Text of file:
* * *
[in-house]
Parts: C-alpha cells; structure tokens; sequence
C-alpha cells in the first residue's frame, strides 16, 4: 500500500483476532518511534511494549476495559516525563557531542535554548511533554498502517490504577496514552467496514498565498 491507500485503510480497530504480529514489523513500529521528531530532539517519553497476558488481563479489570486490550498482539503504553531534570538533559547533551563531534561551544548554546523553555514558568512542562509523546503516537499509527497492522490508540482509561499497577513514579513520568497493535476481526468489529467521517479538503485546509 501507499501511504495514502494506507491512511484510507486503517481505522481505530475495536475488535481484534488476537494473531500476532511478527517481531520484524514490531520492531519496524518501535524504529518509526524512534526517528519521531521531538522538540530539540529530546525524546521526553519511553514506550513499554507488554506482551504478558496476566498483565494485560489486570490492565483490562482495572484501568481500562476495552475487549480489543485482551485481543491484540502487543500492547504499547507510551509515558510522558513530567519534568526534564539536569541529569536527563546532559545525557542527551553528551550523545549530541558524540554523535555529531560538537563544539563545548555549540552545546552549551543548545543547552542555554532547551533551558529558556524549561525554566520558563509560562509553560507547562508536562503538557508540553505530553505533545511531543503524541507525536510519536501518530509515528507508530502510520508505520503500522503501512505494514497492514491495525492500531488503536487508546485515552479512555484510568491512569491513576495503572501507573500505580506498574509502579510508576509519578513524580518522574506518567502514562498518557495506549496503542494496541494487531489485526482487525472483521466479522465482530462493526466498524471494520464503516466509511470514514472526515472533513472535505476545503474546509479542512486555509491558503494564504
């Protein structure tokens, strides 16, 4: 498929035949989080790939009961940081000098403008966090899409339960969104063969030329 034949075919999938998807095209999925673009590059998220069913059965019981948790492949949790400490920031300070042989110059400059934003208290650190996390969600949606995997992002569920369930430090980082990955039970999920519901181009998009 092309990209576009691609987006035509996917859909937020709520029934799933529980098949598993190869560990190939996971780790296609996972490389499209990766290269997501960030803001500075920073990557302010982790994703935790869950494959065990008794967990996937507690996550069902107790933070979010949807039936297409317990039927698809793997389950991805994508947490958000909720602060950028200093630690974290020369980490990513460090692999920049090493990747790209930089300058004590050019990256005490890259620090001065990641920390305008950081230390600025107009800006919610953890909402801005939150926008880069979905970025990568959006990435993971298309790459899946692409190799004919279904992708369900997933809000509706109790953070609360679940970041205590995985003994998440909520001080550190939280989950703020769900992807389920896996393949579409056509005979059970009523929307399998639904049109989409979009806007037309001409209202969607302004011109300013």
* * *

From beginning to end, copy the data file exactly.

[in-house]
Parts: C-alpha cells; structure tokens; sequence
C-alpha cells in the first residue's frame, strides 16, 4: 500500500483476532518511534511494549476495559516525563557531542535554548511533554498502517490504577496514552467496514498565498 491507500485503510480497530504480529514489523513500529521528531530532539517519553497476558488481563479489570486490550498482539503504553531534570538533559547533551563531534561551544548554546523553555514558568512542562509523546503516537499509527497492522490508540482509561499497577513514579513520568497493535476481526468489529467521517479538503485546509 501507499501511504495514502494506507491512511484510507486503517481505522481505530475495536475488535481484534488476537494473531500476532511478527517481531520484524514490531520492531519496524518501535524504529518509526524512534526517528519521531521531538522538540530539540529530546525524546521526553519511553514506550513499554507488554506482551504478558496476566498483565494485560489486570490492565483490562482495572484501568481500562476495552475487549480489543485482551485481543491484540502487543500492547504499547507510551509515558510522558513530567519534568526534564539536569541529569536527563546532559545525557542527551553528551550523545549530541558524540554523535555529531560538537563544539563545548555549540552545546552549551543548545543547552542555554532547551533551558529558556524549561525554566520558563509560562509553560507547562508536562503538557508540553505530553505533545511531543503524541507525536510519536501518530509515528507508530502510520508505520503500522503501512505494514497492514491495525492500531488503536487508546485515552479512555484510568491512569491513576495503572501507573500505580506498574509502579510508576509519578513524580518522574506518567502514562498518557495506549496503542494496541494487531489485526482487525472483521466479522465482530462493526466498524471494520464503516466509511470514514472526515472533513472535505476545503474546509479542512486555509491558503494564504
């Protein structure tokens, strides 16, 4: 498929035949989080790939009961940081000098403008966090899409339960969104063969030329 034949075919999938998807095209999925673009590059998220069913059965019981948790492949949790400490920031300070042989110059400059934003208290650190996390969600949606995997992002569920369930430090980082990955039970999920519901181009998009 092309990209576009691609987006035509996917859909937020709520029934799933529980098949598993190869560990190939996971780790296609996972490389499209990766290269997501960030803001500075920073990557302010982790994703935790869950494959065990008794967990996937507690996550069902107790933070979010949807039936297409317990039927698809793997389950991805994508947490958000909720602060950028200093630690974290020369980490990513460090692999920049090493990747790209930089300058004590050019990256005490890259620090001065990641920390305008950081230390600025107009800006919610953890909402801005939150926008880069979905970025990568959006990435993971298309790459899946692409190799004919279904992708369900997933809000509706109790953070609360679940970041205590995985003994998440909520001080550190939280989950703020769900992807389920896996393949579409056509005979059970009523929307399998639904049109989409979009806007037309001409209202969607302004011109300013």